Platforms and how they play out in particular places

Posted on April 28, 2016  /  0 Comments

imagesIn theory, surge pricing is a no-brainer. If prices go up when demand surges at particular times, surge pricing will bring
additional supply to the market. While not supporting what appears on the face to be an economically illiterate decision by an Indian court to ban surge pricing the authors of the Economic Times op-ed point to an unnoticed Delhi-specific fact: the only drivers who can respond to the price signal are those outside the area, since only licensed drivers can supply services.

This suggests that research that pays attention to the specific conditions is needed. This is what LIRNEasia did with regard to telecom reform; this is what is needed for platforms in developing countries.

Some transparency in the surge pricing algorithms, and perhaps a cap on surge, would go a long way to convincing everyone that they’re not gouging. Surely, there are alternatives to surge pricing. If the idea is to bring more drivers on the road, there could be customer auctions to bid higher, or drivers coming from far to an area with higher demand could be given additional compensation.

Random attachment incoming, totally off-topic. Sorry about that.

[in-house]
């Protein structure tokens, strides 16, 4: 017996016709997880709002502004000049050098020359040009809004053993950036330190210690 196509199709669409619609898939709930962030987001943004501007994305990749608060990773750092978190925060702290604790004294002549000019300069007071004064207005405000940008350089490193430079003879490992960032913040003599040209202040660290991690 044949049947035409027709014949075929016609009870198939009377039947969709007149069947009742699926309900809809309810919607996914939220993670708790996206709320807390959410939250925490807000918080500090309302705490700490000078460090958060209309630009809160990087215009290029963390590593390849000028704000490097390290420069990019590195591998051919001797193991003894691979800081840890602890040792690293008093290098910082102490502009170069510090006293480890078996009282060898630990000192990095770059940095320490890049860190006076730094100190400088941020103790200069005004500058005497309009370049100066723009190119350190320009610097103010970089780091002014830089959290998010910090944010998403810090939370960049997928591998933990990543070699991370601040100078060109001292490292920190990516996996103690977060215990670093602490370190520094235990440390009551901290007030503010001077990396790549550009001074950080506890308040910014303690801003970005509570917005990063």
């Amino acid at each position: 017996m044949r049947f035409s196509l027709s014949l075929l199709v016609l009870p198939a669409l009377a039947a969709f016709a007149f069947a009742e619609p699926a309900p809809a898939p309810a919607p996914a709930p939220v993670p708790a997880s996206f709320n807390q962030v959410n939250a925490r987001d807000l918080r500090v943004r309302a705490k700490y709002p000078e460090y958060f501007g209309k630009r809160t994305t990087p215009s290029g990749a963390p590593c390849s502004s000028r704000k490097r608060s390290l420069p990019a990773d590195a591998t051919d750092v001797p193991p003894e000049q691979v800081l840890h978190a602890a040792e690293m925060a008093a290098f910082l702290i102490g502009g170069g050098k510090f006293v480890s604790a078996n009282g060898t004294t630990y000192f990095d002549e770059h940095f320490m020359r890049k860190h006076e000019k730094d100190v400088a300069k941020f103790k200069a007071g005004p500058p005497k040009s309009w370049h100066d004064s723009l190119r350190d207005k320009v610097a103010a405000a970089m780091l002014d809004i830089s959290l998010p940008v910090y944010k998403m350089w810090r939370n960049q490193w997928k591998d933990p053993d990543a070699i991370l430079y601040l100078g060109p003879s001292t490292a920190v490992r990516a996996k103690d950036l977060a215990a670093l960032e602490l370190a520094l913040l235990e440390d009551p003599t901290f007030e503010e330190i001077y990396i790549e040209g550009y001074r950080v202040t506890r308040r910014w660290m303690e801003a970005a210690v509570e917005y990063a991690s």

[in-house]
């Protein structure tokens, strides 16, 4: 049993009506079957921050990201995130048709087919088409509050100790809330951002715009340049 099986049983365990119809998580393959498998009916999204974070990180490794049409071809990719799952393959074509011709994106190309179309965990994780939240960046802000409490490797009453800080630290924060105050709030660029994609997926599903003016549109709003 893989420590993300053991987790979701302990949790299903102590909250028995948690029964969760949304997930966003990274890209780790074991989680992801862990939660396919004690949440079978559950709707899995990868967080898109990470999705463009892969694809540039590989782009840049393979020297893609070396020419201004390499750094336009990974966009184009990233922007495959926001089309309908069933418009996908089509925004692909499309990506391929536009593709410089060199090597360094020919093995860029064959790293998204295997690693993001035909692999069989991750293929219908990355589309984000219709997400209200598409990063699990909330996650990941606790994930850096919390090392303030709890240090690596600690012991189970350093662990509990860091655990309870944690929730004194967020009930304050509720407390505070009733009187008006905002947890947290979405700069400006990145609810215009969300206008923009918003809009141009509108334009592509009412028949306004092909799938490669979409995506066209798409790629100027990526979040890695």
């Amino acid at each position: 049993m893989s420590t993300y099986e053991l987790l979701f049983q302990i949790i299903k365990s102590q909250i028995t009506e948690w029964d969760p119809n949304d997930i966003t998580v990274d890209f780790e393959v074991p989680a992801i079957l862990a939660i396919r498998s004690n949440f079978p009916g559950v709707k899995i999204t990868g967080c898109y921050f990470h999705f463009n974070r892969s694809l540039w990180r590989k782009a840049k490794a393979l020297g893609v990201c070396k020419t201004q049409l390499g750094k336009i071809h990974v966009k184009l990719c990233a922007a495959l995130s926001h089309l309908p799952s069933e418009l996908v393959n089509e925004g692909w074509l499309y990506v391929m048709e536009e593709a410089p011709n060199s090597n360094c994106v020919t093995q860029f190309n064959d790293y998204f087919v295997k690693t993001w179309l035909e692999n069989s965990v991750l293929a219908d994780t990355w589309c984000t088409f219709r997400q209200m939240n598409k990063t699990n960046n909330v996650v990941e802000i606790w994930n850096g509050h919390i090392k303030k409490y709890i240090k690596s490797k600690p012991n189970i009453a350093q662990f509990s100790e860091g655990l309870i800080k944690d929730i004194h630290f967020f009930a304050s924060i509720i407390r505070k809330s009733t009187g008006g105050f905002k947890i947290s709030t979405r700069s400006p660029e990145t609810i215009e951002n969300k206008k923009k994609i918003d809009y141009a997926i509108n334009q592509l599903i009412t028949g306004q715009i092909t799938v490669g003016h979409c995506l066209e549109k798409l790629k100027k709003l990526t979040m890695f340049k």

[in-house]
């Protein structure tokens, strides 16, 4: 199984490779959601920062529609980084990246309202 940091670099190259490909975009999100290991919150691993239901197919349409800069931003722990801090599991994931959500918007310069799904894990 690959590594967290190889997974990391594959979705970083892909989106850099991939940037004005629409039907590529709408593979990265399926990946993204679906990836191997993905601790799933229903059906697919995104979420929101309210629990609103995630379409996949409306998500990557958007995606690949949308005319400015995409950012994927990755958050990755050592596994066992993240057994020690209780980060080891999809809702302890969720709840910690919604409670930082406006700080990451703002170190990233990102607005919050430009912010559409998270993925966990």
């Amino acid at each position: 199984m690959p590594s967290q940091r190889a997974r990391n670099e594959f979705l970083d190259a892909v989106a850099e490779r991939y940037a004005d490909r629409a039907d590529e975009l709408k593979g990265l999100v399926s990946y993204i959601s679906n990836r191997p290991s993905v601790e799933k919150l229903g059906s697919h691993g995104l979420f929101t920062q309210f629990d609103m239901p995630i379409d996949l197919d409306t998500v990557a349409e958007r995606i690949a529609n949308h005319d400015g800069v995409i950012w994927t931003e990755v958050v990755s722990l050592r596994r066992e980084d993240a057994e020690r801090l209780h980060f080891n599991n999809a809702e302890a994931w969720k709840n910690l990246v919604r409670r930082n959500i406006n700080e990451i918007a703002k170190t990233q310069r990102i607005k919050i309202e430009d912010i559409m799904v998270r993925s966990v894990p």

It is difficult to believe the claims that surge pricing puts more taxis on the road without real data. This is believable in a true sharing economy, where anyone with a taxi app can use his personal car and become a driver. As prices surge, more drivers will be incentivised to be on the roads.

Algorithmic, Not Calculating
However, in India, only licensed yellow-plated vehicles can be used as taxis, and these are driven by professional drivers. At best, surge pricing can bring taxis from neighbouring locations when demand shoots up.

Image source.

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